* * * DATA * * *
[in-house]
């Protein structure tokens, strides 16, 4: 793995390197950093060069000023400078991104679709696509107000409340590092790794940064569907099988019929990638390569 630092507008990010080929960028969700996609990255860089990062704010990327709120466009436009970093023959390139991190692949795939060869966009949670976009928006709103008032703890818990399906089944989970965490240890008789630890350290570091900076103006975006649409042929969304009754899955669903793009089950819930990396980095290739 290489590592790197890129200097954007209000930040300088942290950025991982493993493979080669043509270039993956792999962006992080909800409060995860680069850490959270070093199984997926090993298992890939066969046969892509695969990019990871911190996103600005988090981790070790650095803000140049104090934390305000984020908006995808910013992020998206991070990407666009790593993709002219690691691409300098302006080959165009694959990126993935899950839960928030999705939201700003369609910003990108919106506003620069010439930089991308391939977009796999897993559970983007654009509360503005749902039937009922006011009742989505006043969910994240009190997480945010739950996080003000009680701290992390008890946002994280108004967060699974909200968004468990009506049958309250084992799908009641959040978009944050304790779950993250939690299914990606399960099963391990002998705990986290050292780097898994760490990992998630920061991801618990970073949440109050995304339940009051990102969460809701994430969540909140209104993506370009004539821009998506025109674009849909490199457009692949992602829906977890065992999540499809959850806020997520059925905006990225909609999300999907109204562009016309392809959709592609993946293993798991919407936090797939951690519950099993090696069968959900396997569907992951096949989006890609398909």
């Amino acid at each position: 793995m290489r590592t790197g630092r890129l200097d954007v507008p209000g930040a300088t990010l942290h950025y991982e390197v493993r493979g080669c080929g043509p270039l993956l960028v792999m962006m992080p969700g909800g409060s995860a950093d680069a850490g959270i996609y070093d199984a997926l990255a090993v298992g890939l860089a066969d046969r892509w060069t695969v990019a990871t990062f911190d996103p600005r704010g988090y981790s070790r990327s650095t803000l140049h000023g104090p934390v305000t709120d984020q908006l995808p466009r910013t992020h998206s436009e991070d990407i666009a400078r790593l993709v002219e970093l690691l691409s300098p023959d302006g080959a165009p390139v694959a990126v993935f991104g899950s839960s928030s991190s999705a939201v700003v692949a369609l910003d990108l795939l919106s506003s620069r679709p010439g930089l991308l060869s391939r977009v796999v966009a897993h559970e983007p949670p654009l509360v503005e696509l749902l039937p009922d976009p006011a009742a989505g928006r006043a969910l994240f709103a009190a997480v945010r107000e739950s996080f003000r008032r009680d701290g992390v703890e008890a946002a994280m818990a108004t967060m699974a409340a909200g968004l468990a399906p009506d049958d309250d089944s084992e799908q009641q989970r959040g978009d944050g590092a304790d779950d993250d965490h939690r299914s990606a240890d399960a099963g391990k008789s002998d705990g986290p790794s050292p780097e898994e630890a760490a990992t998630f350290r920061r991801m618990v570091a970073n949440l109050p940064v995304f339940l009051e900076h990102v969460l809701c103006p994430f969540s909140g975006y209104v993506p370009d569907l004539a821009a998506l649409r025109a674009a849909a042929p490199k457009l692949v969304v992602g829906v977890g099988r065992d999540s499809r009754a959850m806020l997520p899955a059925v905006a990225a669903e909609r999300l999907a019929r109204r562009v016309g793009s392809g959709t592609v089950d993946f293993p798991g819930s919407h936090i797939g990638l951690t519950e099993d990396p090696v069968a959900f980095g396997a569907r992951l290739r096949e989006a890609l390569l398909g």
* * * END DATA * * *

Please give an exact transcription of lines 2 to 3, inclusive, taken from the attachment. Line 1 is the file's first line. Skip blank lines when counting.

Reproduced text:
């Protein structure tokens, strides 16, 4: 793995390197950093060069000023400078991104679709696509107000409340590092790794940064569907099988019929990638390569 630092507008990010080929960028969700996609990255860089990062704010990327709120466009436009970093023959390139991190692949795939060869966009949670976009928006709103008032703890818990399906089944989970965490240890008789630890350290570091900076103006975006649409042929969304009754899955669903793009089950819930990396980095290739 290489590592790197890129200097954007209000930040300088942290950025991982493993493979080669043509270039993956792999962006992080909800409060995860680069850490959270070093199984997926090993298992890939066969046969892509695969990019990871911190996103600005988090981790070790650095803000140049104090934390305000984020908006995808910013992020998206991070990407666009790593993709002219690691691409300098302006080959165009694959990126993935899950839960928030999705939201700003369609910003990108919106506003620069010439930089991308391939977009796999897993559970983007654009509360503005749902039937009922006011009742989505006043969910994240009190997480945010739950996080003000009680701290992390008890946002994280108004967060699974909200968004468990009506049958309250084992799908009641959040978009944050304790779950993250939690299914990606399960099963391990002998705990986290050292780097898994760490990992998630920061991801618990970073949440109050995304339940009051990102969460809701994430969540909140209104993506370009004539821009998506025109674009849909490199457009692949992602829906977890065992999540499809959850806020997520059925905006990225909609999300999907109204562009016309392809959709592609993946293993798991919407936090797939951690519950099993090696069968959900396997569907992951096949989006890609398909």
């Amino acid at each position: 793995m290489r590592t790197g630092r890129l200097d954007v507008p209000g930040a300088t990010l942290h950025y991982e390197v493993r493979g080669c080929g043509p270039l993956l960028v792999m962006m992080p969700g909800g409060s995860a950093d680069a850490g959270i996609y070093d199984a997926l990255a090993v298992g890939l860089a066969d046969r892509w060069t695969v990019a990871t990062f911190d996103p600005r704010g988090y981790s070790r990327s650095t803000l140049h000023g104090p934390v305000t709120d984020q908006l995808p466009r910013t992020h998206s436009e991070d990407i666009a400078r790593l993709v002219e970093l690691l691409s300098p023959d302006g080959a165009p390139v694959a990126v993935f991104g899950s839960s928030s991190s999705a939201v700003v692949a369609l910003d990108l795939l919106s506003s620069r679709p010439g930089l991308l060869s391939r977009v796999v966009a897993h559970e983007p949670p654009l509360v503005e696509l749902l039937p009922d976009p006011a009742a989505g928006r006043a969910l994240f709103a009190a997480v945010r107000e739950s996080f003000r008032r009680d701290g992390v703890e008890a946002a994280m818990a108004t967060m699974a409340a909200g968004l468990a399906p009506d049958d309250d089944s084992e799908q009641q989970r959040g978009d944050g590092a304790d779950d993250d965490h939690r299914s990606a240890d399960a099963g391990k008789s002998d705990g986290p790794s050292p780097e898994e630890a760490a990992t998630f350290r920061r991801m618990v570091a970073n949440l109050p940064v995304f339940l009051e900076h990102v969460l809701c103006p994430f969540s909140g975006y209104v993506p370009d569907l004539a821009a998506l649409r025109a674009a849909a042929p490199k457009l692949v969304v992602g829906v977890g099988r065992d999540s499809r009754a959850m806020l997520p899955a059925v905006a990225a669903e909609r999300l999907a019929r109204r562009v016309g793009s392809g959709t592609v089950d993946f293993p798991g819930s919407h936090i797939g990638l951690t519950e099993d990396p090696v069968a959900f980095g396997a569907r992951l290739r096949e989006a890609l390569l398909g």